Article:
I would like to dispel a myth that architects don’t do design: Architects design buildings.
While obvious to some, not so for others.
I was recently having a conversation with several other architects about the name of their firm. There are countless ways to name an architecture firm. Listed here are common forms or templates (using my name as an example).
- Messick and Associates
- Messick Architects
- KM Studio
- Messick Architecture
- Messick Architecture and Design
The last template, that includes “Design”, is most often used to imply that the firm is also involved in various other types of design such as graphic, furniture, industrial, or one of many other types of design.
However, during this discussion about firm names, I learned that many architects use the last template (the one with “Design” in it) to let potential clients know that their firm, indeed, does design buildings. There appears to be a misconception among potential clients and contractors that architects don’t do design. So much so that architects are placing “Design” in their firm’s name to reinforce this.
You can hire an architect to design your project.
Architects do many things. They create, process, coordinate, and document all the information necessary for a public or private agency, such as a Planning and Building Department, to issue a Building Permit (required prior to commencement of construction). They then observe the construction of that building to verify that the original design intent is met. They are also often involved in much of the administration of the construction process.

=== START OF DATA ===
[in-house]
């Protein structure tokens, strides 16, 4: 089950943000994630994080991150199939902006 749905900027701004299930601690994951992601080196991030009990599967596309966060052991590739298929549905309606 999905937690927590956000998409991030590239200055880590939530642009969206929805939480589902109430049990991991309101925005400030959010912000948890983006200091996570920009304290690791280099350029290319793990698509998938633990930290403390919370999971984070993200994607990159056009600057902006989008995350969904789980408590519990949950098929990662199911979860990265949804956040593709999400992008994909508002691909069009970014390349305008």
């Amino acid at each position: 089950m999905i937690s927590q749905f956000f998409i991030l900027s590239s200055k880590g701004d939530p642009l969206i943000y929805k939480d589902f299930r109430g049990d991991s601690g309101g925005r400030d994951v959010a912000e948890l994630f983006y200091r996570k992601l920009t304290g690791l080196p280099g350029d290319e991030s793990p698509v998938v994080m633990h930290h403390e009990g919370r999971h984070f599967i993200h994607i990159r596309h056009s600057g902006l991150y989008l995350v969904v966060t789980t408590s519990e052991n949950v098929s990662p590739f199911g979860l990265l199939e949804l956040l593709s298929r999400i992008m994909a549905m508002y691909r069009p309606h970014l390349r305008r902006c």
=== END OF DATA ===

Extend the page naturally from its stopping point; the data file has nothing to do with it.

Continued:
Most architects go to school (see my previous post regarding Licensed Architect), in either an undergraduate or graduate program or both, to study architecture. While in school, they learn about structural requirements, environmental sciences, construction materials and methods, psychology, and design. They are usually involved every semester with a design studio. These studios revolve around specific topics in architecture such as civic buildings, schools, places of worship, medical facilities, housing (public and private), as well as office spaces. Studios may also involve esoteric topics such as grave yards or outdoor spaces such as rivers and parks. This diverse course of study equips architects for any design challenge that they may encounter.
If you are thinking about design or construction, I would strongly encourage you to discuss your project with an architect.